Alabama, Mississippi, and Tennessee: The Natchez Trace Parkway

Text: Luke Swab • Photography: Luke Swab

For most people in Tennessee, fall riding means heading east toward the beautiful Smoky Mountains, but I did that last year. Of course, I see the appeal of the park when the leaves change and the days are shortening, but so does everyone else. It’s the most visited national park in America, and its relatively small footprint can’t handle the influx of people during the short peak-color season. I vividly recall being stuck in traffic for hours simply trying to leave the park to get back to our cabin for the evening, and that’s an experience I didn’t wish to repeat.

So, this year was going to be different. I was going to find a quieter route for enjoying the leaves, and I chose the Natchez Trace.

The Trace Parkway is a two-lane road inlaid on an 800-foot-wide, 444-mile-long strip of public land. It’s technically a national park, but there are no fees. The route starts in the rolling hills just outside of Nashville, TN, and ends in the flatlands of Natchez, MS. I need to stress the uniqueness of this road. There is nothing else like it in all of America. Since it is a national park (where advertisements aren’t allowed), you won’t ever see any billboards or McDonald’s arches. There aren’t any driveways or mailboxes either. No one lives on this road. The speed limit is set at 50 mph and commercial traffic is prohibited. No semi-trucks or commuters. The only people on this road are people who want to be on this road. That means very little traffic even during the fall.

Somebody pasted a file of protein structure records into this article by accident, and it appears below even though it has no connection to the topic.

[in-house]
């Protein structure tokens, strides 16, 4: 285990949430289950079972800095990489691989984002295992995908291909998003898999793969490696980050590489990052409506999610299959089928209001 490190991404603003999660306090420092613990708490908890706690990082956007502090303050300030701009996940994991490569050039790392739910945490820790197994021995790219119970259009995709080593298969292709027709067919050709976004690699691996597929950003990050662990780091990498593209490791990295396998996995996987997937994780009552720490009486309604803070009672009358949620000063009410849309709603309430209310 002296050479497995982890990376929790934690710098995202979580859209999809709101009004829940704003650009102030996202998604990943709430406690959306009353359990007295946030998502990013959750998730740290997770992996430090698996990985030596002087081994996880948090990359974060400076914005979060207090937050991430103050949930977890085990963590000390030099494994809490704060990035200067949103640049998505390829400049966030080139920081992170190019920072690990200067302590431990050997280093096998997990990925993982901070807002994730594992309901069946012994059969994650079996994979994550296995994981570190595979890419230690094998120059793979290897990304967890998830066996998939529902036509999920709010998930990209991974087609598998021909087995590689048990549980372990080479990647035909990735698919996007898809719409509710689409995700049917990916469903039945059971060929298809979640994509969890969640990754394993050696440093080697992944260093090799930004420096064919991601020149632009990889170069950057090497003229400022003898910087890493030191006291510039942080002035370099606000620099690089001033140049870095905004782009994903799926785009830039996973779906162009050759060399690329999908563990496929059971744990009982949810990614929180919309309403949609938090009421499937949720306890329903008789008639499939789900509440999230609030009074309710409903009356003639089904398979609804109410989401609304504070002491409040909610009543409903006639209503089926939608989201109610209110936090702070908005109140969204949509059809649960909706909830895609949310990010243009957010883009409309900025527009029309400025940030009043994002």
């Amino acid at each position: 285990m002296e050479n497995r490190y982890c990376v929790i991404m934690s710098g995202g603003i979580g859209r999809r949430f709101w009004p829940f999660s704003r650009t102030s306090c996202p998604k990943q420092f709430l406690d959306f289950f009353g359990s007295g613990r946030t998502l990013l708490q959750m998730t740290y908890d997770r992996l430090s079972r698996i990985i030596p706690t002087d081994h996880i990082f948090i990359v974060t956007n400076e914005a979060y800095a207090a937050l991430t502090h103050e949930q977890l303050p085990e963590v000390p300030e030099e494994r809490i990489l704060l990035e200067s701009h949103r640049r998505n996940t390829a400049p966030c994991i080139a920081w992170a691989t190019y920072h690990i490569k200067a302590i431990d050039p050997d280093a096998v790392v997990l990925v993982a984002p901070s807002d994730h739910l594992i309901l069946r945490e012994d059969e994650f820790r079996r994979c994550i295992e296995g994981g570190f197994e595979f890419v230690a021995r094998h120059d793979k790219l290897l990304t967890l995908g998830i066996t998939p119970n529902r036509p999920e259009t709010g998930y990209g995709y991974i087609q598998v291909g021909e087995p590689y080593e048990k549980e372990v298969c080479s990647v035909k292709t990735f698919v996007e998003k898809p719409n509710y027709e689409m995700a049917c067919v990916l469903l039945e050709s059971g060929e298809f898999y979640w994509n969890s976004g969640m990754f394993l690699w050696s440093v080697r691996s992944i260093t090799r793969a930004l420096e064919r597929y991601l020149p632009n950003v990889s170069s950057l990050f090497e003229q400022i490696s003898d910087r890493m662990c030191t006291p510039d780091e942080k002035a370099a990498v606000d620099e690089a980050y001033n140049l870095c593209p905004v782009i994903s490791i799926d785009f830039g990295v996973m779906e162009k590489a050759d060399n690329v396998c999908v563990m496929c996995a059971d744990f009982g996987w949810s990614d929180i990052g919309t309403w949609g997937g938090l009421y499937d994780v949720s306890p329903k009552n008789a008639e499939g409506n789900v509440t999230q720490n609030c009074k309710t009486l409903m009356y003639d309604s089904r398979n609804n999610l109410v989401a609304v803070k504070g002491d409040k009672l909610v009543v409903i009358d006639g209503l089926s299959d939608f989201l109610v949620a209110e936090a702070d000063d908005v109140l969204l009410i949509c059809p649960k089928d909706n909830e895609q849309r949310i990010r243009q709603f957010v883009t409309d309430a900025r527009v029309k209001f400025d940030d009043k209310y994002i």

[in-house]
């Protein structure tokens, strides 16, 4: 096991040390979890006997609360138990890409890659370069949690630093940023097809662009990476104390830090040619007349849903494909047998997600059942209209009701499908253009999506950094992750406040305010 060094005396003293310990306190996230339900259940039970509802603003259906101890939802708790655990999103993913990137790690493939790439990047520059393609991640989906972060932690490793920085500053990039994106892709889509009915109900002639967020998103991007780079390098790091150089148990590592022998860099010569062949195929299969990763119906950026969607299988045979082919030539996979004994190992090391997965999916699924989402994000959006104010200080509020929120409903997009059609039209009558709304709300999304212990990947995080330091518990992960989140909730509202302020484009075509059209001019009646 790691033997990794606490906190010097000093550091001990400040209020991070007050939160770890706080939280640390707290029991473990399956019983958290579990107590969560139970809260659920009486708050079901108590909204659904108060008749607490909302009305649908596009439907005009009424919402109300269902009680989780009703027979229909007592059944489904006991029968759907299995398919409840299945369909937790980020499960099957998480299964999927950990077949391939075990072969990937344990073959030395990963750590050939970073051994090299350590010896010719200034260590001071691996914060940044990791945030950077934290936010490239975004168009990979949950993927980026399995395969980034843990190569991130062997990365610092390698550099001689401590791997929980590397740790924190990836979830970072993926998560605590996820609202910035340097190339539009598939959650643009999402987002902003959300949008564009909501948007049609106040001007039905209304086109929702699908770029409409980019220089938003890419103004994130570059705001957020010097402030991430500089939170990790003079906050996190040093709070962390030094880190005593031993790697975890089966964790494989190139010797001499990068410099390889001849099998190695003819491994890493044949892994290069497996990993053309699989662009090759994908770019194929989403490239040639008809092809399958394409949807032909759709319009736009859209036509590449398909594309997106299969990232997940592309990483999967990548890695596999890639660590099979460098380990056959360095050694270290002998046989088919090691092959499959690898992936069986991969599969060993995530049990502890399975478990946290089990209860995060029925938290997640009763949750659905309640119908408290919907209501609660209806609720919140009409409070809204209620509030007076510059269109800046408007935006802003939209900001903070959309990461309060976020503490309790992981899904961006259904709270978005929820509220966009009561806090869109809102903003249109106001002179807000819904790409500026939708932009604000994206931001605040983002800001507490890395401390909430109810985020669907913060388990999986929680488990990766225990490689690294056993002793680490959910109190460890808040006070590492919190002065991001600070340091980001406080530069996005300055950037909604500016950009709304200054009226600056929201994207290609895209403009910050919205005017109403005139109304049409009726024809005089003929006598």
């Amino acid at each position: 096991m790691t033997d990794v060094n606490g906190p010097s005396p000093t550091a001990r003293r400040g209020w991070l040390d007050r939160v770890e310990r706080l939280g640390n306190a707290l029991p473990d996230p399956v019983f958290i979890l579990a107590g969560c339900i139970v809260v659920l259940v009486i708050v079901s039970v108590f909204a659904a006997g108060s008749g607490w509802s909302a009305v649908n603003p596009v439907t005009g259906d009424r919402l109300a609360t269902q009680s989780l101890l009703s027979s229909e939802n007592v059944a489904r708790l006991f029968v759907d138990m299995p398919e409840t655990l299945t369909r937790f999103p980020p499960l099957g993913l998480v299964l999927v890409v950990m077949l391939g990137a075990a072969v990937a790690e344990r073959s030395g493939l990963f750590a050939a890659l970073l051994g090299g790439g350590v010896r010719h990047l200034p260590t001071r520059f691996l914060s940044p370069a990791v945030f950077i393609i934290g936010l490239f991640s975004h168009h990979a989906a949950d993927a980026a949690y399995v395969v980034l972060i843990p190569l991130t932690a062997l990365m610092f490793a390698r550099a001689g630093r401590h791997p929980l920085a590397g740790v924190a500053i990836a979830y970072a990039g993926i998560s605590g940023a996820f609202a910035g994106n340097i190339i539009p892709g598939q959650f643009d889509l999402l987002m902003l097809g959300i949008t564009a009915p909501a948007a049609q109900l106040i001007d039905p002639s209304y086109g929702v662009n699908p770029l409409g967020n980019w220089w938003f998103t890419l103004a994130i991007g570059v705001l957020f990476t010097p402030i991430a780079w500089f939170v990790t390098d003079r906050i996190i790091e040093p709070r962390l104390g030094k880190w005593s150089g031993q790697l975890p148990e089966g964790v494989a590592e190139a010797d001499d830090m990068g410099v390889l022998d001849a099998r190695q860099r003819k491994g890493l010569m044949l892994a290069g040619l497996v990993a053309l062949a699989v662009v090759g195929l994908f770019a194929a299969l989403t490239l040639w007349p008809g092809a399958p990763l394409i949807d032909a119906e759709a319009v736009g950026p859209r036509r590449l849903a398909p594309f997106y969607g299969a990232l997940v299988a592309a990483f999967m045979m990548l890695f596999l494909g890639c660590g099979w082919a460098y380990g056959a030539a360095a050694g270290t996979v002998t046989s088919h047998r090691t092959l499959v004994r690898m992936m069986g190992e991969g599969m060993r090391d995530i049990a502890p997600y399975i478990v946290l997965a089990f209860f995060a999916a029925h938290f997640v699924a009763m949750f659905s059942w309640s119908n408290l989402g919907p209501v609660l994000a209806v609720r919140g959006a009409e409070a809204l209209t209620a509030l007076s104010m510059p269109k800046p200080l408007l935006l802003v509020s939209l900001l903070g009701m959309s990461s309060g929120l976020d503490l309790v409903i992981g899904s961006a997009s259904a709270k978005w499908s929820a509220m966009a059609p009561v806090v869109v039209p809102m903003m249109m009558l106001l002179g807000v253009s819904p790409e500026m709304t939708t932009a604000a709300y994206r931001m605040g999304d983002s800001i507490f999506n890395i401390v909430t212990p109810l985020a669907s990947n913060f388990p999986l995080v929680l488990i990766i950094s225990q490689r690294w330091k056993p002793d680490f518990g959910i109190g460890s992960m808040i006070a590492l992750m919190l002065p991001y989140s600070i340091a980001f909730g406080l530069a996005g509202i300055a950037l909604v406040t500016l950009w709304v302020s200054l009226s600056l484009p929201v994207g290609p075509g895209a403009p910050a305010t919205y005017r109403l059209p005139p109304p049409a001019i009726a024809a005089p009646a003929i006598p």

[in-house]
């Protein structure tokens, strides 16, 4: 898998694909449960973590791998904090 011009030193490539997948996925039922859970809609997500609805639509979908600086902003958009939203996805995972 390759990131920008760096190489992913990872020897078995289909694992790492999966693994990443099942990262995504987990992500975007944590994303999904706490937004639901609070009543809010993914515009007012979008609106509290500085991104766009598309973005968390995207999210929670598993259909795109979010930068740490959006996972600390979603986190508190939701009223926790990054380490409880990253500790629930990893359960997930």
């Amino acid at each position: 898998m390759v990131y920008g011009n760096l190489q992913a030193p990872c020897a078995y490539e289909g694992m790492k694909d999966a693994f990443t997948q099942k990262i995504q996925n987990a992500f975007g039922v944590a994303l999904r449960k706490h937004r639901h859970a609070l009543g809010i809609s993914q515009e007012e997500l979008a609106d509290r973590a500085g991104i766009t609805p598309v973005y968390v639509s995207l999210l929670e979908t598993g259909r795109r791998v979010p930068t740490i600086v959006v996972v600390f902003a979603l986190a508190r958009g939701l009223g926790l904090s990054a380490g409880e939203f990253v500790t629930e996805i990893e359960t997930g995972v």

Despite our late start from picking up our bikes in Nashville, Cameron and I couldn’t skip the Loveless Cafe. It is the official starting point for the north end and, with free biscuits and an online rating of 4.6 stars, it’s a must-visit. The waitress wouldn’t stop bringing us biscuits and we couldn’t stop eating them. Good for the gut, but bad for the butt, we fight the food coma as we enter the Trace to see what it has to offer. 

The Trace Delivers

I think we timed this trip perfectly. The leaves have started to drop, but as we continue south, the temperature will rise and the trees will be loaded with bright colors. At only five miles in, we come upon the Double Arch Bridge, an $ 11-million structure that crosses Tennessee’s Birdsong Hollow for 1,648 feet and shuttles us 155 feet above Highway 96. It’s a beautiful work of engineering, featuring huge, winged supports, and we stay there for 30 minutes taking photos before jumping off the Trace to find our hotel in Franklin, TN. 

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For the complete touring article, including facts & information, map(s), and GPS files, please purchase the March/April 2018 back issue.